The 104th Congress considered a number of comprehensive regulatory
reform proposals that would have required cost-benefit or risk
analyses, including the 1994 Contract for America, but these
either failed to pass or were vetoed by President Clinton. A
later effort, the Regulatory Improvement Act of 1999, would
have allowed courts to invalidate rules promulgated by agencies
that failed to subject them to sufficient cost-benefit analysis.
It, too, failed to become law. In 2000, however, Congress did
enact and Clinton signed, the Truth in Regulating Act, a three-year
pilot project under which the General Accounting Office will,
if requested by Congress, review and assess regulatory impact
analyses conducted by administrative agencies. As of early October
2001, however, monies had not been appropriated by Congress
to fund the act.
Economists v. the world: an out-of-court settlement?
Economists who signed the amici brief in American Trucking say, in retrospect, that they weren't surprised by the Court's ruling.
Congress had written the act to exclude cost considerations, and it would
have taken a major act of judicial activism to inject cost into it. But
they do hold out hope for the future. "In my untutored view, the
Court was right as the law now stands," said Kenneth Arrow. "I
considered our brief a step toward future legislation. ... Ultimately,
Congress will have to move to improve the decision-making process."
Maureen Cropper agrees, but acknowledges that congressional
representatives won't push for more in the way of cost-benefit
analysis without public support. "I think you really have
to have people have their legislators go on record in saying,
'It's okay to consider costs, and we're not going to spend hundreds
of billions of dollars to reduce ozone by one part per million,'"
said Cropper. "I think that really has to happen."
At this point, however, most observers feel that Congress is
highly unlikely to open up the debate, at least in the context
of the Clean Air Act. "I think it's politically untouchable,"
said Robert Litan, co-director of the AEI-Brookings Center.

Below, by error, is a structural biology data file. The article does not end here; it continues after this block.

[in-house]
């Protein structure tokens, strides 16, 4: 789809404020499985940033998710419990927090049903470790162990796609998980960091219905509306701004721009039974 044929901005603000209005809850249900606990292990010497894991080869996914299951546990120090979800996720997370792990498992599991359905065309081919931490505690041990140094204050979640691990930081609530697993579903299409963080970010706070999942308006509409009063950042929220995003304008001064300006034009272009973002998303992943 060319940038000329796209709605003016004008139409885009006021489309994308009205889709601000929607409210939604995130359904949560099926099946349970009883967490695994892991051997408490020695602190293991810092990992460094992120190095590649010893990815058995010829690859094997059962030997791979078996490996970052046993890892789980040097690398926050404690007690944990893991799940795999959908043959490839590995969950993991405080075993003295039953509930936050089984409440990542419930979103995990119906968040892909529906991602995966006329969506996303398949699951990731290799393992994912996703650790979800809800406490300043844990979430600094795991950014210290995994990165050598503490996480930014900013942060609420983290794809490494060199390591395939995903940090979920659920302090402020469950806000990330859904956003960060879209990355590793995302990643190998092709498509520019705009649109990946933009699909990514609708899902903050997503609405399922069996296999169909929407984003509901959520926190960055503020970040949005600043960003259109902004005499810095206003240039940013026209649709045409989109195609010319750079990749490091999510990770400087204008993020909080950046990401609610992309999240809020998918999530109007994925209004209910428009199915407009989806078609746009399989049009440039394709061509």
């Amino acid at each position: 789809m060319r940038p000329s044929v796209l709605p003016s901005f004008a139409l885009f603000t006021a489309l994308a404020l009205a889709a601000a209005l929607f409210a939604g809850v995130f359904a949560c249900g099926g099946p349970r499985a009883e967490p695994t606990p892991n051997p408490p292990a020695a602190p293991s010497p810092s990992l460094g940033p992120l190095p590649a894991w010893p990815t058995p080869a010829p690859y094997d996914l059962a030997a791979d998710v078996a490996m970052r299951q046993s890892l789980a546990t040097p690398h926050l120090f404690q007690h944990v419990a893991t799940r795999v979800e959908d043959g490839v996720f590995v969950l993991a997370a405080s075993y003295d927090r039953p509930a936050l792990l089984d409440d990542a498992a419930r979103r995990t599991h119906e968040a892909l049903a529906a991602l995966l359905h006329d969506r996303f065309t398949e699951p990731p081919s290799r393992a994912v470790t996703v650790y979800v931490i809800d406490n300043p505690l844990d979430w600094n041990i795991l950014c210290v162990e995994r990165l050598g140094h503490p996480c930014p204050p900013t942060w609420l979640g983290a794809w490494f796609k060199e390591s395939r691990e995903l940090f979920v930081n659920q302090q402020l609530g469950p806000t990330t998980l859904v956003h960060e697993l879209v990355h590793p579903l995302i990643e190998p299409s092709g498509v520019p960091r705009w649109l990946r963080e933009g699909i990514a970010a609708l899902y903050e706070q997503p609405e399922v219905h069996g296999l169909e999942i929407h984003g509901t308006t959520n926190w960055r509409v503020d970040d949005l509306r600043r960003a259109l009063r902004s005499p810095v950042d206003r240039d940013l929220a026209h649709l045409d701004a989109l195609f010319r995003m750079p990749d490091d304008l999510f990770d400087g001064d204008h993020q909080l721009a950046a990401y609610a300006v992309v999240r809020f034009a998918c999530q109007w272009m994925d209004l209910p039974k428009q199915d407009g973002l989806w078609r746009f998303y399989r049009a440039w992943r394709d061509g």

"In my ideal world I would love to see an across-the-board
statute that had balancing [of costs and benefits], but I don't
think that's politically realistic now. ... It would be the
regulatory equivalent of the debate over abortion. ... It would
bring out religious apostles from both sides and you would have
a regulatory religious war. I'm not sure there's the stomach
And Congress' ambivalence may well reflect the public's uncertainty
over the wisdom of applying hard economic calculation to health
and environmental legislation, in contrast to pervasive support
for such analysis among economists. "It was a pretty amazing
list," said Litan, noting the wide variety of political
leanings among the amici brief economists. "It just
shows you where the economics profession has a consensus and
how differently we think about things than the Congress does.
And probably how differently we think from a lot of ... the
Indeed, most people would prefer not to face the trade-offs
that economists force us to think about. We want clean air,
but we also demand the goods whose production sullies that air.
Economists tell us, in their dismally scientific fashion, that
we can't have it both ways. And industry and environmentalists
try to persuade us to favor one way or the other. "You
have to decide what your preference function is between income
and what you're willing to pay for the environment, what level
of weight you attach to these two things," observed Bhagwati.
"And that, I think, is what the [nongovernmental organizations]
are working at, if you look at it ideally: They're trying to
change our preference function, in the way advertisers do."
Added Arrow, "Costs are always taken into consideration
in practice, regardless of the law. I think benefit-cost analysis
would permit a finer adjustment, but measures with great private
costs are going to be fought, by political influence if in no
If there is to be eventual reconciliation between critics
and advocates of cost-benefit analysisan outcome that
is far from certainit will come when environmentalists
admit that clean air has a cost and industry concedes that polluters
(and their customers) must pay it. And attempting to reach that
compromise may, in fact, be society's in vivo process
of cost-benefit analysis: seeking the dynamic equilibrium between
those who emphasize the benefits of regulation and those who
protest its costs.
See also: Why Costs Should Count